Experience traditional Nepalese hospitality at Nuwakot & Samari the eco-friendly way.
Homestays at traditional Nepalese Villages of Nuwakot & Samari
The villages of Samari and Nuwakot both lie in Nuwakot district of Nepal. Although these villages lie just a few hours drive from Kathmandu, life over here moves at a much slower pace than in the city. Filled with old traditional Nepali houses and farms these villages are no different from the many mid-hill villages in Nepal . Explore Himalaya with its partner Kipling Travel, Denmark have renovated and opened the doors of two very old houses in these villages for tourists desirous of experiencing traditional Nepalese lifestyle. Run on the principles of sustainable tourism both these properties have been renovated using local materials and man power (the mud-finishing on the walls and floors of these houses were done by the local Mother’s Association (Ama Samuha). The kitchen at both these properties use organic vegetables grown at the kitchen garden or purchased from nearby farms.
Visiting Samari & Nuwakot villages offers a unique opportunity to experience Nepal outside the classic tourist areas. Devoid of tourist groups, you enjoy a leisurely stay at these villages, interacting with the villagers and exploring the village on your own. Options for volunteering services are also open for those wishing to help in the development of the village.
Samari (1250m/4101ft) Homestay – A Retreat in the Midst of Nature
Located about 35 km from Kathmandu, Samari Bhanjyang under Nuwakot district is a traditional Nepalese village, situated in one of the last mountain passes on the caravan route to Kathmandu. Though the village has a mixed population comprising of Chettris, Newars ,Tamangs and Magars, the latter two communities are in majority.
Our retreat at Samari is a traditional Magar-house, built in the early 19th century. The house has been renovated, trying to keep intact as far as possible its original design. Additions to the house include a kitchen & dining area and a bathroom. A window has been inserted in the rooms and the ceiling height increased by just under 10 centimeters. While mud has been used to build the wall of the house, roofing has been done using clay tiles. The lower storey of the house has a dining area and kitchen and the upper storey the sleeping quarters. As in all Nepalese traditional houses, the upper storey of the house is entered via a small wooden staircase which connects the lower storey of the house to the upper storey.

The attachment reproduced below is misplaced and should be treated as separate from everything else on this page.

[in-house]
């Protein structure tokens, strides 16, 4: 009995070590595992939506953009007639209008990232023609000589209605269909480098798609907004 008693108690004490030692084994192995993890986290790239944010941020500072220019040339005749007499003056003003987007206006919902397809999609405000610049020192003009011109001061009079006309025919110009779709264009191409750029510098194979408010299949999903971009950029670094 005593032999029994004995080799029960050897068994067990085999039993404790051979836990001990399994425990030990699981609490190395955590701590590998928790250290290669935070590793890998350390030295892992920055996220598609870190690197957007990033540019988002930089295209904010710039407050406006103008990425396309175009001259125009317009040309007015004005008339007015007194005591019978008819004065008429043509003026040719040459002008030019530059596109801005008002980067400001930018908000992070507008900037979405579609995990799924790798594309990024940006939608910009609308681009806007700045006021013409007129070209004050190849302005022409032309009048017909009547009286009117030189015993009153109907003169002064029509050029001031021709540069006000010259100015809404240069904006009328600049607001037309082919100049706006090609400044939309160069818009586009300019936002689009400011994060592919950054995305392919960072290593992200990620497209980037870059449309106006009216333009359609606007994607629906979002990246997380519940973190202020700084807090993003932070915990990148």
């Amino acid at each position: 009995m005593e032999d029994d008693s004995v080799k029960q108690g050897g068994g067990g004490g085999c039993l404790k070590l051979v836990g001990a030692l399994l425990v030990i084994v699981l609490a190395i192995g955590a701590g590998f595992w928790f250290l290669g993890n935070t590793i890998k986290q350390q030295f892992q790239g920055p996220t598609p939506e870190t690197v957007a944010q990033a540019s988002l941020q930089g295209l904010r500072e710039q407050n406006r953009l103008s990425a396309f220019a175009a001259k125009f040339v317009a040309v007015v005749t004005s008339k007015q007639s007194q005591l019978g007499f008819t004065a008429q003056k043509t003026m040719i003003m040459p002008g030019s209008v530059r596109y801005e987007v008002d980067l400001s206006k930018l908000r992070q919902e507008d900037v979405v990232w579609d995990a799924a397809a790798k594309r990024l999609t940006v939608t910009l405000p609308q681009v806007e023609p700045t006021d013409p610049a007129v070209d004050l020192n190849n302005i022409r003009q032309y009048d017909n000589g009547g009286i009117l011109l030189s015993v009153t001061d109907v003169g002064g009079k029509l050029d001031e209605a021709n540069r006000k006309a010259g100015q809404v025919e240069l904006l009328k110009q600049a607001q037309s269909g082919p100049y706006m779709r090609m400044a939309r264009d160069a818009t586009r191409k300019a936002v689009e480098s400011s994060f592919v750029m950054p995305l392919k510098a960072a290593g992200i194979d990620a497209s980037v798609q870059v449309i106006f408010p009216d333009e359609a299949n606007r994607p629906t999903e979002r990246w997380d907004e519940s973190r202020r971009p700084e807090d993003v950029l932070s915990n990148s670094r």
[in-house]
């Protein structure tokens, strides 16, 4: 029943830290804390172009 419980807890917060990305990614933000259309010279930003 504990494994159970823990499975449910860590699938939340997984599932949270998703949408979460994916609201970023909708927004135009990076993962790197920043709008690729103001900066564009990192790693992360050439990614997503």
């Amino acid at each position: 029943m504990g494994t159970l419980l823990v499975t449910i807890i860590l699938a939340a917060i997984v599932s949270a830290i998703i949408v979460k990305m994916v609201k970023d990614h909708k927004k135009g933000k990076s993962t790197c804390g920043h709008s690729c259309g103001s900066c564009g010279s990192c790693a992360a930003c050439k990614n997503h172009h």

Dining, Cooking area & restroom
The building’s upper storey, which was traditionally used as a storage for crops, is supported by very strong wooden beams. The upper storey has been partitioned into two rooms (with three beds each).
We have a beautiful garden overlooking the village and terrace fields. There are showers and toilets in a separate building – and other facilities are simple but amazing. Food is prepared using fresh and organic produce from the kitchen garden or bought from the villagers.
Retreat at Nuwakot Village
Nuwakot is a small thriving village situated on the way to Langtang Valley. King Prithvi Narayan Shah, who unified Nepal in 1767, started his unification campaign from Nuwakot , when he merged the two kingdoms of Gorkha and Nuwakot.
Nuwakot has a nice, clean main street that leads up to Saat Taale Durbar, the beautiful old castle, which in its historical importance is equal to the Hanuman Dhoka Palace in Kathmandu. A stone throw away from the durbar is the area’s main temple, Nuwakot Bhairabee Temple and Jalpadevi Mandir.
Our home stay in Nuwakot, a traditional Nepali house is at Chettri Bhanjyang, located near the royal palace in Nuwakot. The old house which had fallen into disrepair has been renovated and given a new lease of life. While the, lower storey has a verandah/ lobby and kitchen, the upper storey has three rooms. The rooms are cosy with comfortable beds. You can enjoy views of the mountains and the village from the windows.
(Photos Courtesy: Samari- Lars Gundersen, Nuwakot: Valeri Yerkal)
We work with the motto "Tourism for Development". Explore Himalaya Community Service Project was conceived to empower underprivileged segments of Nepal.